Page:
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Published online by Cambridge University Press:  05 June 2012

Ian A. McFarland
Affiliation:
Emory University's Candler School of Theology
David A. S. Fergusson
Affiliation:
University of Edinburgh
Karen Kilby
Affiliation:
University of Nottingham
Iain R. Torrance
Affiliation:
University of Aberdeen
Ian A. McFarland
Affiliation:
Emory University, Atlanta
David A. S. Fergusson
Affiliation:
University of Edinburgh
Karen Kilby
Affiliation:
University of Nottingham
Iain R. Torrance
Affiliation:
Princeton Theological Seminary
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Summary

Iconoclasm Iconoclasm (literally ‘breaking of images’) refers to Christian opposition to the production and use of religious images in private or public worship. The prohibition of images has traditionally been based on the Ten Commandments: ‘You shall not make for yourself an idol, whether in the form of anything that is in heaven above, or that is on the earth beneath, or that is in the water under the earth. You shall not bow down to them or worship them’ (Exod. 20:4–5; cf. Deut. 5:8–9). The idea that the production of representational art leads to its worship – in other words, to idolatry – has been used to justify the destruction of images at various times throughout the history of the Church.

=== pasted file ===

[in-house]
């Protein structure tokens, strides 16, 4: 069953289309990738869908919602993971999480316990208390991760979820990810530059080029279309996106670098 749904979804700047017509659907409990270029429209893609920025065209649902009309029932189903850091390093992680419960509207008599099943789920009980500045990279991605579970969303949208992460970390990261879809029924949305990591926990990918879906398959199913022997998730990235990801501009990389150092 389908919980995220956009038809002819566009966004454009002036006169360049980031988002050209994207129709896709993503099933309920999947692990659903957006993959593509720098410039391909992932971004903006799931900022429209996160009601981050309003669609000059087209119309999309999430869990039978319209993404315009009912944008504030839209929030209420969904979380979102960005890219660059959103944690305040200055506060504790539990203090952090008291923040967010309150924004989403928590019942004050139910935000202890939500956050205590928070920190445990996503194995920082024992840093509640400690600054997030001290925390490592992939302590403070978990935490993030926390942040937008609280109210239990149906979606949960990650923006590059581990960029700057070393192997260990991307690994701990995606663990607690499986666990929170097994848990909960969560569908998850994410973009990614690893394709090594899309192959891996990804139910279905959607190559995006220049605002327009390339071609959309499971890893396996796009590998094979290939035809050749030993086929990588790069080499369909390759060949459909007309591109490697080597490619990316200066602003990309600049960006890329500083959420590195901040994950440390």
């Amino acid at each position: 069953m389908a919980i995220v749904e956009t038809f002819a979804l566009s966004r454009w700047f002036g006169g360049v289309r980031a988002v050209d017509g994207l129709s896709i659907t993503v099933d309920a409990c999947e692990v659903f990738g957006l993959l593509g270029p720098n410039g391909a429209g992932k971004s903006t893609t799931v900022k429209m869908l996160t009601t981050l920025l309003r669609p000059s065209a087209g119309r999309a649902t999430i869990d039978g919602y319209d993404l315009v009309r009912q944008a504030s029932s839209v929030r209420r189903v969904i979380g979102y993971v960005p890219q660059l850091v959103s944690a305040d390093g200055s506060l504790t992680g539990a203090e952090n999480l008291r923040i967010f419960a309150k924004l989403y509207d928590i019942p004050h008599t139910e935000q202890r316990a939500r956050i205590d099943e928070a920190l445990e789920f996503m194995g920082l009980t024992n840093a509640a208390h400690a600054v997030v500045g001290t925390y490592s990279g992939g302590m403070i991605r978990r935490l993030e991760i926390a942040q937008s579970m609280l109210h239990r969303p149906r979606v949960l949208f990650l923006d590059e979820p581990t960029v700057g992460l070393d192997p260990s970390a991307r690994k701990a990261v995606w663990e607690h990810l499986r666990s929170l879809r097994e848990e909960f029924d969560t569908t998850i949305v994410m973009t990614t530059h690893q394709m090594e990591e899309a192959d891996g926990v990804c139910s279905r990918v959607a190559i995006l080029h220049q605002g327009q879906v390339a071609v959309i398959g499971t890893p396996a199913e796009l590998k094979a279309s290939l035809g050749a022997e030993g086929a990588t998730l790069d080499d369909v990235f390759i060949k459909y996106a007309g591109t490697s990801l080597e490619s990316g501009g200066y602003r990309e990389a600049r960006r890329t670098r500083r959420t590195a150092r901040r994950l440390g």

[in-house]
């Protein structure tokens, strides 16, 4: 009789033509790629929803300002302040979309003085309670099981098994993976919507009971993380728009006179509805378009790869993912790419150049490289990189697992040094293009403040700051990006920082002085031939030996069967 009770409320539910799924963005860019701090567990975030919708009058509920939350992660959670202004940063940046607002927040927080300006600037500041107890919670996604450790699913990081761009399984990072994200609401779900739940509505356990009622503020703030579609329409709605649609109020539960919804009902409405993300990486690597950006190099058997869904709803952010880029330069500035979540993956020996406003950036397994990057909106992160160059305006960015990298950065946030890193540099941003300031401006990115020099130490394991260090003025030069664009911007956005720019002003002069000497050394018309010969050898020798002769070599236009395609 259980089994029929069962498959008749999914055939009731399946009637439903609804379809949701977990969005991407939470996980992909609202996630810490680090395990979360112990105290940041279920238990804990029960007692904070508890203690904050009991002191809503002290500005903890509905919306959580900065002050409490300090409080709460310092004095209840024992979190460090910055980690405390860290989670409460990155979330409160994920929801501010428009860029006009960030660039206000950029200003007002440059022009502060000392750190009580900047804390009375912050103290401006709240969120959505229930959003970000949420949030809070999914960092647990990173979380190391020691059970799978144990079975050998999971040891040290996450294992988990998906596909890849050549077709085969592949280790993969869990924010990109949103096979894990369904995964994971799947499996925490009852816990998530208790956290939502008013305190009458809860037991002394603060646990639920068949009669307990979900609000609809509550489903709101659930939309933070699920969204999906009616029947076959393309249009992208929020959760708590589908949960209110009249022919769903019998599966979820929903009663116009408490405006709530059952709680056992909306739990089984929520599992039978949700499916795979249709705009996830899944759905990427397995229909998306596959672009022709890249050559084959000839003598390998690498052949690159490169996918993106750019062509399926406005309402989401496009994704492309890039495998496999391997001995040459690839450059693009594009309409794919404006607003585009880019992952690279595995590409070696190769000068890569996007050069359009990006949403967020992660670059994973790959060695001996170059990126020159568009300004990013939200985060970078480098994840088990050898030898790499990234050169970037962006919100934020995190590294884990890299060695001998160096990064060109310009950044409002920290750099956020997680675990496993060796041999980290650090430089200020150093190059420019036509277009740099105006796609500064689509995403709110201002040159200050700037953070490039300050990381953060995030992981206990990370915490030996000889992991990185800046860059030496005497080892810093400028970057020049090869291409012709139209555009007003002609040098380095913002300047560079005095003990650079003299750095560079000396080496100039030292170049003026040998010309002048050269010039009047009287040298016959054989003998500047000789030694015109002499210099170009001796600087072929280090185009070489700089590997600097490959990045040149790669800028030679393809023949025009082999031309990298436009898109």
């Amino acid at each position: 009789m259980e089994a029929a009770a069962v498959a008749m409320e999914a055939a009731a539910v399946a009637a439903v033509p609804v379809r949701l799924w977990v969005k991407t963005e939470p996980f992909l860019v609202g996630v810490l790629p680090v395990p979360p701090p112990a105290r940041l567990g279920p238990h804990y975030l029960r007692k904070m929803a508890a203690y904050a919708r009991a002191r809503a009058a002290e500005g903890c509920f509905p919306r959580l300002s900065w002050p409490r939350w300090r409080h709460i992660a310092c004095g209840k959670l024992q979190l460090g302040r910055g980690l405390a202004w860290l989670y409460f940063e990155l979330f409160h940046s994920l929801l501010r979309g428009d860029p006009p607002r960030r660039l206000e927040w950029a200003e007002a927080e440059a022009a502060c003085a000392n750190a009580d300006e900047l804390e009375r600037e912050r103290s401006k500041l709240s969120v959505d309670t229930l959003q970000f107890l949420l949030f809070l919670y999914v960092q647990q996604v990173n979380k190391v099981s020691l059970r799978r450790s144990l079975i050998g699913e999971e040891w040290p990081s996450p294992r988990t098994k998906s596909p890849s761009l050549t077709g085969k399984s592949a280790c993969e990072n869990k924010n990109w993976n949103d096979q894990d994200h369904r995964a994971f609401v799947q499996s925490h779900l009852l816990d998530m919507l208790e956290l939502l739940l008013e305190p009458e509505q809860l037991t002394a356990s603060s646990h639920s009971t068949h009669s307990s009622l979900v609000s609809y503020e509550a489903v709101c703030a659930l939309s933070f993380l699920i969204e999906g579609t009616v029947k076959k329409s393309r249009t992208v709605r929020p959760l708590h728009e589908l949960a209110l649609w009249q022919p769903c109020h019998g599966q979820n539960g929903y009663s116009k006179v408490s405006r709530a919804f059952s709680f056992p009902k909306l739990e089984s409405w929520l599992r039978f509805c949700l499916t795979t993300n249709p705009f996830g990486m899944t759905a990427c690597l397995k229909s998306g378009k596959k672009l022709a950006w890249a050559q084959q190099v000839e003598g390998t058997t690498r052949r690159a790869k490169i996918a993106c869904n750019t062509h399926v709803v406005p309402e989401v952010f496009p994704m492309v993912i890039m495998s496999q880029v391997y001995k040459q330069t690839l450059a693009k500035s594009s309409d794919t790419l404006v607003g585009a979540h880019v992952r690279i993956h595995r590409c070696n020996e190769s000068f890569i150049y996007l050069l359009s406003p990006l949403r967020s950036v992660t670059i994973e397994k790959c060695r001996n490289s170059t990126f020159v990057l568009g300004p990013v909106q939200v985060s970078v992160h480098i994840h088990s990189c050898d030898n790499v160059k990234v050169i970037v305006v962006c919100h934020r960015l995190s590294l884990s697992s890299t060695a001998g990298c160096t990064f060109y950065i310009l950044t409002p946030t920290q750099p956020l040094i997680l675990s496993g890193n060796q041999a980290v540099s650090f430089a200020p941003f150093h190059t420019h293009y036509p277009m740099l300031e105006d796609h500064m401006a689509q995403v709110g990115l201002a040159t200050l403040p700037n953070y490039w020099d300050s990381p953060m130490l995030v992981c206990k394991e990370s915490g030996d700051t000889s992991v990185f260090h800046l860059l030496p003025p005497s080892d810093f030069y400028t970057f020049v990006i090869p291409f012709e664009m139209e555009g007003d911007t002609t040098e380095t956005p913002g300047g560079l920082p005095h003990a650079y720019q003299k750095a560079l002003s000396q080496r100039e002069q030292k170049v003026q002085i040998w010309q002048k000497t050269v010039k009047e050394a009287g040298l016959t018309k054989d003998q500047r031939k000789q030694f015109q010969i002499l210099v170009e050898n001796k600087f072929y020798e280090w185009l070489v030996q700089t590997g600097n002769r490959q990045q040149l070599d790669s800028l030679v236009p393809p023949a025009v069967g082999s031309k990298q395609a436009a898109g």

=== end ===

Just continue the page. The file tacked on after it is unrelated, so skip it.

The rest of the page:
The traditional scholarly explanation for the absence of religious art during the Church's first two centuries (the earliest examples are preserved in the house-church at Dura Europas, dated to ca 240) has been that early Christians adhered rigorously to the Mosaic commandment. Others, however, view the absence of artefacts as the result of historical accident, arguing that the literary sources do not yet associate the production of religious art with idolatrous practices in this period. Patristic references to images are scattered and have been interpreted in various ways by scholars; problems also exist with regard to the authenticity of certain texts.

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Publisher: Cambridge University Press
Print publication year: 2011

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